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2009年4月 7日 (火)

オバマ演説 北朝鮮への対応が試金石だ

The Yomiuri Shimbun(Apr. 7, 2009)
North Korea puts ball in Obama's court
オバマ演説 北朝鮮への対応が試金石だ(4月7日付・読売社説)

U.S. President Barack Obama on Sunday set out the U.S. policy of being actively engaged in nuclear arms reduction and preventing nuclear terrorism to bring about a peaceful and safe "world without nuclear weapons."

During his comprehensive speech on nuclear nonproliferation in Prague, Obama also declared he would host a summit meeting within a year on global nuclear security to strengthen international coordination on the issue.

Obama and his Russian counterpart, Dmitry Medvedev, agreed during talks on Wednesday in London that the two countries will start negotiations on reducing their nuclear stockpiles and seek substantial cuts in the number of nuclear warheads they hold. Obama's declaration of his strong resolve to prevent nuclear proliferation came just days after these talks.

The threat of global nuclear war diminished after the Cold War ended. However, nuclear proliferation has become a stark reality after nuclear tests by India, Pakistan and North Korea and Iran's nuclear development. Threats such as nuclear terrorism will only grow.


NPT framework rocked

The Nuclear Nonproliferation Treaty framework, which bans countries other than Britain, China, France, Russia and the United States from possessing nuclear arms, has been shaken to its foundation.

The Obama administration apparently hopes to shore up this framework under the U.S. initiative announced by the president.

During Sunday's speech, Obama said the United States, the only country to have used nuclear weapons, had a "moral responsibility" to take action to help rid the world of nuclear weapons. We applaud Obama on this point, and we hope the president will be able to accomplish his objectives.

The abolition of nuclear weapons is the ultimate prize, but this will be a extremely difficult task. Obama admitted during his speech, "This goal will not be reached quickly, perhaps not in my lifetime." Even so, it is important to take a realistic approach and nip in the bud each and every potential threat to the world's safety.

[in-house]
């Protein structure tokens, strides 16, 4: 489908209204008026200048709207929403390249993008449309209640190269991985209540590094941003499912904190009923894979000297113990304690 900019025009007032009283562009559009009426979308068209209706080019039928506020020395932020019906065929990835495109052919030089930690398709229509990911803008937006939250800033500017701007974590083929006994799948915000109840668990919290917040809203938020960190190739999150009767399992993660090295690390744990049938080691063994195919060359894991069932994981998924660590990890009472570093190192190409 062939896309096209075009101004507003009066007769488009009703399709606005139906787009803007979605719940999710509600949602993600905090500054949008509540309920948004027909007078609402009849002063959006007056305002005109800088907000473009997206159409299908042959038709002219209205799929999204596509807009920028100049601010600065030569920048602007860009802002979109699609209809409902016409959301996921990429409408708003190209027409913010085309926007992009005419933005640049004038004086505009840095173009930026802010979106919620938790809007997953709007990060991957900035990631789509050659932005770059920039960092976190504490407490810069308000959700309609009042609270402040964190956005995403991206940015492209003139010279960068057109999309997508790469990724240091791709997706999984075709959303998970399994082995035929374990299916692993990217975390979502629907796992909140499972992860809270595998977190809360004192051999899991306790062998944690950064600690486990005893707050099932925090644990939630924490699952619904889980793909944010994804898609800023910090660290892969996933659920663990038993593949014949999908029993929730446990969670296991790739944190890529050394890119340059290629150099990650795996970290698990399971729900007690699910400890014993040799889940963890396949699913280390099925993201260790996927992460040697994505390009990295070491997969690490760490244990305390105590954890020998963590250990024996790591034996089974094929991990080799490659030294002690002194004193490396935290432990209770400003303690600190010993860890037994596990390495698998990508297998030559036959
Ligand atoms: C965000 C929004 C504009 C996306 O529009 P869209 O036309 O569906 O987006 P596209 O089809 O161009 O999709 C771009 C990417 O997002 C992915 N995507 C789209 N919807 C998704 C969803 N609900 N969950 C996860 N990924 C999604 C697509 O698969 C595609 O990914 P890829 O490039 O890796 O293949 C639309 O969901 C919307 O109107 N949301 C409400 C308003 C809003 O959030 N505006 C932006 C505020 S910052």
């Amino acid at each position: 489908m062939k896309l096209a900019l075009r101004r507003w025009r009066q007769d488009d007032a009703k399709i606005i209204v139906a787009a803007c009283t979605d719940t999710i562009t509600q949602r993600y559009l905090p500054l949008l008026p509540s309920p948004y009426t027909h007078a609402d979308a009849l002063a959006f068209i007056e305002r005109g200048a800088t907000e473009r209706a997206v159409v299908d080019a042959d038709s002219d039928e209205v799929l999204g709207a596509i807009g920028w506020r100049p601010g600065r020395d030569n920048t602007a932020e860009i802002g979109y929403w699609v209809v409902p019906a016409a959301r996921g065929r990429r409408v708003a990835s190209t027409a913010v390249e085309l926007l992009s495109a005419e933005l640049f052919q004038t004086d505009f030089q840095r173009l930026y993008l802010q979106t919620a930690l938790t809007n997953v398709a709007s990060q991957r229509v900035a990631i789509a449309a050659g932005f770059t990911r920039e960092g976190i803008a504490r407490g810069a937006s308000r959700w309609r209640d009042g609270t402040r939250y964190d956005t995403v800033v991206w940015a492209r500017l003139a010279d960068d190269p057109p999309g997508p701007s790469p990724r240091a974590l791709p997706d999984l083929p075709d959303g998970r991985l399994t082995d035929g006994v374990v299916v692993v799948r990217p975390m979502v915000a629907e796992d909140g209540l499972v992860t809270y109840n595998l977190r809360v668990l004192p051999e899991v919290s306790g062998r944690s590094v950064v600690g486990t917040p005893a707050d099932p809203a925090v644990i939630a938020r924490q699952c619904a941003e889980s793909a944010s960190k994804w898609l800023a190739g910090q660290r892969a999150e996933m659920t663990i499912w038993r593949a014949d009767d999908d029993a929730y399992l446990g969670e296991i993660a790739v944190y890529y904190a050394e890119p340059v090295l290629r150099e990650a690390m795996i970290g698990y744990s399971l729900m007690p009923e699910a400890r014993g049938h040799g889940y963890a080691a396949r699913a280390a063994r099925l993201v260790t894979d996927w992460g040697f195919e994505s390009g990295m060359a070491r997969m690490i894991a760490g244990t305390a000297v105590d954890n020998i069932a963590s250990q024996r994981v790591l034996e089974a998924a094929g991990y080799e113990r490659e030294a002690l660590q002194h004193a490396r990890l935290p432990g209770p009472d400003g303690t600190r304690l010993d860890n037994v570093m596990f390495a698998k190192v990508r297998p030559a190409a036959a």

Whether Obama can take concrete action is being tested in dealing with North Korea, which launched a long-range ballistic missile Sunday in defiance of warnings from the international community.

"North Korea broke the rules once more...Now is the time for a strong international response," Obama said of Pyongyang's missile launch. The first step on this issue will hinge on the decision of the U.N. Security Council.


UNSC members not in tune

However, differences in stances among the 15 members of the Security Council have surfaced on this matter.

Japan, Britain, France and the United States are seeking a new Security Council resolution that calls for the stricter enforcement of existing sanctions on North Korea. These countries agree that Sunday's launch violated Security Council Resolution 1718, which demanded Pyongyang abandon its ballistic missile program.

However, China and Russia have not sided with Japan and the other three countries. They apparently accept North Korea's claim that it launched a satellite.

If the Security Council fails to adopt swift and robust measures against North Korea, the reclusive country will continue to use its nuclear arms and missiles to provoke and threaten others.

Japan is within range of North Korea's Rodong missiles that have been deployed. If North Korea succeeds in building a smaller nuclear warhead, Japan will be staring down the barrel of a terrifying threat.

Can Obama exercise strong leadership in preventing the spread of nuclear weapons? His ability to follow through on this is now being put to the test.

(From The Yomiuri Shimbun, April 7, 2009)
(2009年4月7日01時39分  読売新聞)


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